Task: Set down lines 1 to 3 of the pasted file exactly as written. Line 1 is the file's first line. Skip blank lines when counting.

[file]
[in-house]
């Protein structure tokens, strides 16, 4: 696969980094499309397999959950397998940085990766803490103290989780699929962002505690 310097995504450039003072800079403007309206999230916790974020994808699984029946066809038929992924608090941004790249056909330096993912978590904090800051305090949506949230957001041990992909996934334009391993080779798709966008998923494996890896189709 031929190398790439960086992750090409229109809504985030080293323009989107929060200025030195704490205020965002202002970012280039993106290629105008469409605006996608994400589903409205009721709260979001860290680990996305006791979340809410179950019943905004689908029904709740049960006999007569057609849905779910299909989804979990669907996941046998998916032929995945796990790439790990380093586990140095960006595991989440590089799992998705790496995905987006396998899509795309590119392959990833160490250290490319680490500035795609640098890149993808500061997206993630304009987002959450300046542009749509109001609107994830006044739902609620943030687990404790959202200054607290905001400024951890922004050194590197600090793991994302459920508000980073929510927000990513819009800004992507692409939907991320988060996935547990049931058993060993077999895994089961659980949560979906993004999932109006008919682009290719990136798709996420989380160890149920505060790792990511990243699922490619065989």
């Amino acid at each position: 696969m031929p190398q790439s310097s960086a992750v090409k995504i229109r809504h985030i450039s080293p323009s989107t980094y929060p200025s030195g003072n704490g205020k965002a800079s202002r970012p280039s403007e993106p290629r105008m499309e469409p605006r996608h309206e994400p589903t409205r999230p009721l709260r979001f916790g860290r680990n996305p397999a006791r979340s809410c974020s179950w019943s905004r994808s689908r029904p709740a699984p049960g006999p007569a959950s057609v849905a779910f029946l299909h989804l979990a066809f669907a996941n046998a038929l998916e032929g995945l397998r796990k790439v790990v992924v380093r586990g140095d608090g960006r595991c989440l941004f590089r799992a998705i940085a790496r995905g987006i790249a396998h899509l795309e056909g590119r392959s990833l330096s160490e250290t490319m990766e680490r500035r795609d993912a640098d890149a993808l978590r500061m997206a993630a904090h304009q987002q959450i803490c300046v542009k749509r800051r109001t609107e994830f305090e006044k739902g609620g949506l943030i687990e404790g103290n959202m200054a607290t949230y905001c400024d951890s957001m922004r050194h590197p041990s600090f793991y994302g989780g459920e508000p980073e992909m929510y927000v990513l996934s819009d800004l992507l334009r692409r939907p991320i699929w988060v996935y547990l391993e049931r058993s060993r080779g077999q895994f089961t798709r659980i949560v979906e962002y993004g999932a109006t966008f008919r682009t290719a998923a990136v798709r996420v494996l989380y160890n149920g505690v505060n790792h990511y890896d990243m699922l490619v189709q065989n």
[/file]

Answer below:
[in-house]
């Protein structure tokens, strides 16, 4: 696969980094499309397999959950397998940085990766803490103290989780699929962002505690 310097995504450039003072800079403007309206999230916790974020994808699984029946066809038929992924608090941004790249056909330096993912978590904090800051305090949506949230957001041990992909996934334009391993080779798709966008998923494996890896189709 031929190398790439960086992750090409229109809504985030080293323009989107929060200025030195704490205020965002202002970012280039993106290629105008469409605006996608994400589903409205009721709260979001860290680990996305006791979340809410179950019943905004689908029904709740049960006999007569057609849905779910299909989804979990669907996941046998998916032929995945796990790439790990380093586990140095960006595991989440590089799992998705790496995905987006396998899509795309590119392959990833160490250290490319680490500035795609640098890149993808500061997206993630304009987002959450300046542009749509109001609107994830006044739902609620943030687990404790959202200054607290905001400024951890922004050194590197600090793991994302459920508000980073929510927000990513819009800004992507692409939907991320988060996935547990049931058993060993077999895994089961659980949560979906993004999932109006008919682009290719990136798709996420989380160890149920505060790792990511990243699922490619065989």
């Amino acid at each position: 696969m031929p190398q790439s310097s960086a992750v090409k995504i229109r809504h985030i450039s080293p323009s989107t980094y929060p200025s030195g003072n704490g205020k965002a800079s202002r970012p280039s403007e993106p290629r105008m499309e469409p605006r996608h309206e994400p589903t409205r999230p009721l709260r979001f916790g860290r680990n996305p397999a006791r979340s809410c974020s179950w019943s905004r994808s689908r029904p709740a699984p049960g006999p007569a959950s057609v849905a779910f029946l299909h989804l979990a066809f669907a996941n046998a038929l998916e032929g995945l397998r796990k790439v790990v992924v380093r586990g140095d608090g960006r595991c989440l941004f590089r799992a998705i940085a790496r995905g987006i790249a396998h899509l795309e056909g590119r392959s990833l330096s160490e250290t490319m990766e680490r500035r795609d993912a640098d890149a993808l978590r500061m997206a993630a904090h304009q987002q959450i803490c300046v542009k749509r800051r109001t609107e994830f305090e006044k739902g609620g949506l943030i687990e404790g103290n959202m200054a607290t949230y905001c400024d951890s957001m922004r050194h590197p041990s600090f793991y994302g989780g459920e508000p980073e992909m929510y927000v990513l996934s819009d800004l992507l334009r692409r939907p991320i699929w988060v996935y547990l391993e049931r058993s060993r080779g077999q895994f089961t798709r659980i949560v979906e962002y993004g999932a109006t966008f008919r682009t290719a998923a990136v798709r996420v494996l989380y160890n149920g505690v505060n790792h990511y890896d990243m699922l490619v189709q065989n």